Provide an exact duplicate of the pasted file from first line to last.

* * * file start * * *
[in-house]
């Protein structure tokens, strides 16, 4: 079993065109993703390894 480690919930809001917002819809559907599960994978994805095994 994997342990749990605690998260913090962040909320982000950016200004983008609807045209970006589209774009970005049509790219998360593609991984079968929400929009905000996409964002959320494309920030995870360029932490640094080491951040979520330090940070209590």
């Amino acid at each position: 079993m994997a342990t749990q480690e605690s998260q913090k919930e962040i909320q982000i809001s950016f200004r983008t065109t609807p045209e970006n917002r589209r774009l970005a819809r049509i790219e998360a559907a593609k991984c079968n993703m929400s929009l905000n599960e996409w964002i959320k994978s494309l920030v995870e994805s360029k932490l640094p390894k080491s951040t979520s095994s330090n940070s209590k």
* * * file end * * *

[in-house]
């Protein structure tokens, strides 16, 4: 079993065109993703390894 480690919930809001917002819809559907599960994978994805095994 994997342990749990605690998260913090962040909320982000950016200004983008609807045209970006589209774009970005049509790219998360593609991984079968929400929009905000996409964002959320494309920030995870360029932490640094080491951040979520330090940070209590």
């Amino acid at each position: 079993m994997a342990t749990q480690e605690s998260q913090k919930e962040i909320q982000i809001s950016f200004r983008t065109t609807p045209e970006n917002r589209r774009l970005a819809r049509i790219e998360a559907a593609k991984c079968n993703m929400s929009l905000n599960e996409w964002i959320k994978s494309l920030v995870e994805s360029k932490l640094p390894k080491s951040t979520s095994s330090n940070s209590k």